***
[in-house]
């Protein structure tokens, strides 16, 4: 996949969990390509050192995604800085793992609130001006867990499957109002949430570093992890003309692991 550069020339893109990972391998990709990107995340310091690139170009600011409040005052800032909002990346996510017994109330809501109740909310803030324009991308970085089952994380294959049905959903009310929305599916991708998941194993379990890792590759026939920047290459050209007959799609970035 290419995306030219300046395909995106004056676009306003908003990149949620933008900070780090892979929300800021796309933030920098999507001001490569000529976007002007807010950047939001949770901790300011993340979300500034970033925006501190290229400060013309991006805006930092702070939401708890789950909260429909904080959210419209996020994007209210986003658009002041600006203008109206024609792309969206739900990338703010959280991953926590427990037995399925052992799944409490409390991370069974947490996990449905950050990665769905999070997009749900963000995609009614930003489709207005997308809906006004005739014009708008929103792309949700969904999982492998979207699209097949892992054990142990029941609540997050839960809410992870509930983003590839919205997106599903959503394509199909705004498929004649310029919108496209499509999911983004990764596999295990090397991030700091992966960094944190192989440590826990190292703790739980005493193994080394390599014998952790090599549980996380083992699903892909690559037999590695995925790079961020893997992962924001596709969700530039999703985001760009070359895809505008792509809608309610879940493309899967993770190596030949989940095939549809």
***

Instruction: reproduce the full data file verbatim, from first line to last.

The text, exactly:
[in-house]
């Protein structure tokens, strides 16, 4: 996949969990390509050192995604800085793992609130001006867990499957109002949430570093992890003309692991 550069020339893109990972391998990709990107995340310091690139170009600011409040005052800032909002990346996510017994109330809501109740909310803030324009991308970085089952994380294959049905959903009310929305599916991708998941194993379990890792590759026939920047290459050209007959799609970035 290419995306030219300046395909995106004056676009306003908003990149949620933008900070780090892979929300800021796309933030920098999507001001490569000529976007002007807010950047939001949770901790300011993340979300500034970033925006501190290229400060013309991006805006930092702070939401708890789950909260429909904080959210419209996020994007209210986003658009002041600006203008109206024609792309969206739900990338703010959280991953926590427990037995399925052992799944409490409390991370069974947490996990449905950050990665769905999070997009749900963000995609009614930003489709207005997308809906006004005739014009708008929103792309949700969904999982492998979207699209097949892992054990142990029941609540997050839960809410992870509930983003590839919205997106599903959503394509199909705004498929004649310029919108496209499509999911983004990764596999295990090397991030700091992966960094944190192989440590826990190292703790739980005493193994080394390599014998952790090599549980996380083992699903892909690559037999590695995925790079961020893997992962924001596709969700530039999703985001760009070359895809505008792509809608309610879940493309899967993770190596030949989940095939549809």